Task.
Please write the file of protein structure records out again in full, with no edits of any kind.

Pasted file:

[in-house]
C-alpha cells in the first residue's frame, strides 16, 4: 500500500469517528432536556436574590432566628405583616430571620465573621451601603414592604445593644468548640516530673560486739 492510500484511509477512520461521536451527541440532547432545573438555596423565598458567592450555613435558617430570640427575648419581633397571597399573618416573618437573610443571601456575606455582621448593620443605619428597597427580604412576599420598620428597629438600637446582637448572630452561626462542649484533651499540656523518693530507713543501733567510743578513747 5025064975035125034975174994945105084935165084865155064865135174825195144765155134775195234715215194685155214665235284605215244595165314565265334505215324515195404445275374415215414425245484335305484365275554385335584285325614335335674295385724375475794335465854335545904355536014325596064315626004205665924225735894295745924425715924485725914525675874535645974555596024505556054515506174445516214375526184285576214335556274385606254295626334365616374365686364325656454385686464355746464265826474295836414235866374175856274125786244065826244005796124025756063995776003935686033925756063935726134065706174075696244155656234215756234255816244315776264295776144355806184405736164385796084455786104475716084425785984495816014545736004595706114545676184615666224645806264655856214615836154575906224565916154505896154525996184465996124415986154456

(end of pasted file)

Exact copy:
[in-house]
C-alpha cells in the first residue's frame, strides 16, 4: 500500500469517528432536556436574590432566628405583616430571620465573621451601603414592604445593644468548640516530673560486739 492510500484511509477512520461521536451527541440532547432545573438555596423565598458567592450555613435558617430570640427575648419581633397571597399573618416573618437573610443571601456575606455582621448593620443605619428597597427580604412576599420598620428597629438600637446582637448572630452561626462542649484533651499540656523518693530507713543501733567510743578513747 5025064975035125034975174994945105084935165084865155064865135174825195144765155134775195234715215194685155214665235284605215244595165314565265334505215324515195404445275374415215414425245484335305484365275554385335584285325614335335674295385724375475794335465854335545904355536014325596064315626004205665924225735894295745924425715924485725914525675874535645974555596024505556054515506174445516214375526184285576214335556274385606254295626334365616374365686364325656454385686464355746464265826474295836414235866374175856274125786244065826244005796124025756063995776003935686033925756063935726134065706174075696244155656234215756234255816244315776264295776144355806184405736164385796084455786104475716084425785984495816014545736004595706114545676184615666224645806264655856214615836154575906224565916154505896154525996184465996124415986154456